Synopsis: The bill would prohibit healthcare institutions from dumping unused prescription medicine into toilets or otherwise flushing the medication into New Jersey waterways.
Sponsor: Sen. Christopher Bateman (R-Somerset)
What it aims to do: The bill tries to respond to threats to the environment and human health posed by the improper disposal of unused medications. These have been manifested in recent reports of prescription drugs found in public water supplies and the potential hazards this poses in terms of long-term health consequences.
How it came about: The legislation was spurred by an investigation by the Associated Press, which found a vast array of pharmaceuticals in the drinking water supplies of some 41 million Americans in 24 metropolitan areas, including New Jersey. The pharmaceuticals included mood stabilizers, antibiotics and sex hormones. Proponents say the array of chemicals pose potential health problems to both humans and fish.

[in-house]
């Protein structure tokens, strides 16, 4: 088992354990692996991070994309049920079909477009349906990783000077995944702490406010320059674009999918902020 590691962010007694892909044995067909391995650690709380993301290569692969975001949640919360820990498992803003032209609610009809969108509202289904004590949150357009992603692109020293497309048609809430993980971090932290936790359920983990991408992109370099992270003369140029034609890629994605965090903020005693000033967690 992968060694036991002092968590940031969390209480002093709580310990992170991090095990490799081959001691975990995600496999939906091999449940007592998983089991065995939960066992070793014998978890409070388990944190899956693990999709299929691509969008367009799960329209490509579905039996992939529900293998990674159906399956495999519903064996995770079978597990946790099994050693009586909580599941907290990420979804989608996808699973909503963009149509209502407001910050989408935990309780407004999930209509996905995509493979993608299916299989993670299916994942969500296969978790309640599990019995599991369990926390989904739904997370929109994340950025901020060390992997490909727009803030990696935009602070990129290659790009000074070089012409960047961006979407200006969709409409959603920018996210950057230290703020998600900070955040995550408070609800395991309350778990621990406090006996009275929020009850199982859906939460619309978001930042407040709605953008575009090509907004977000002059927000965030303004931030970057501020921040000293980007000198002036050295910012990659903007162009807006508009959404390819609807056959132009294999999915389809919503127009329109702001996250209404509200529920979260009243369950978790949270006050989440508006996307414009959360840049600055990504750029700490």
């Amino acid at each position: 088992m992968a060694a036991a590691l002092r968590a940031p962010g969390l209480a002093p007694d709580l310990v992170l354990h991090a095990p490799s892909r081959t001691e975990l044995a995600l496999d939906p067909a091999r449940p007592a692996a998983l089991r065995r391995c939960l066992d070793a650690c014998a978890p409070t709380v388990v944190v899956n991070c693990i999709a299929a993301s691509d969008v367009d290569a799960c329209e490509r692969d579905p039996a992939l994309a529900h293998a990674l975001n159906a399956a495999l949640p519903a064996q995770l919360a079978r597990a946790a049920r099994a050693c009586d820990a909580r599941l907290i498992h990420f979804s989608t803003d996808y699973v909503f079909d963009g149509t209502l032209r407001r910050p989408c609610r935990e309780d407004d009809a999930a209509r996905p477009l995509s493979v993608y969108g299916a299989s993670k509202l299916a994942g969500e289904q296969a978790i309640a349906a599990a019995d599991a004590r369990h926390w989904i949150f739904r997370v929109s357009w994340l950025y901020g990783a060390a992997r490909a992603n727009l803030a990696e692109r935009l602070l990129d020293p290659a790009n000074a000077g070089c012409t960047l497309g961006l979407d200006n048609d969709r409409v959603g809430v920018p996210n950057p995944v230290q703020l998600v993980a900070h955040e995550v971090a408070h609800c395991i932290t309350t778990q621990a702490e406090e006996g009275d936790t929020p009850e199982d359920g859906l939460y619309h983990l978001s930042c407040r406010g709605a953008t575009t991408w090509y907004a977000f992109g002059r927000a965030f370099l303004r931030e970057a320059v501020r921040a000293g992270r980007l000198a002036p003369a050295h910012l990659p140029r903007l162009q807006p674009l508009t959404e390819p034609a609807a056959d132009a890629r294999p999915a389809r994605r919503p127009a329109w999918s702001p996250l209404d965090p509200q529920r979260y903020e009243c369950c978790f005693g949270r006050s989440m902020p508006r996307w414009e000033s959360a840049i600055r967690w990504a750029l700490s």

Why it raises concerns: The contaminants, although widespread, have been found only in trace amounts and the health effects are largely unknown. Some senators question whether the improper disposal of unused medication is the biggest source of the chemicals showing up in drinking water supplies, saying some research traces the problem to human waste in sewer systems.
Prospects: The bill cleared the Senate Environment and Energy Committee after the panel adopted several amendments. The most important, which dealt with concerns raised by healthcare facilities, was to insert the word “prescription” before medication. The committee also widened the timeframe for the state Department of Environmental Protection (DEP) to adopt rules governing proper disposal of prescription medication and for facilities to submit disposal plans to the state.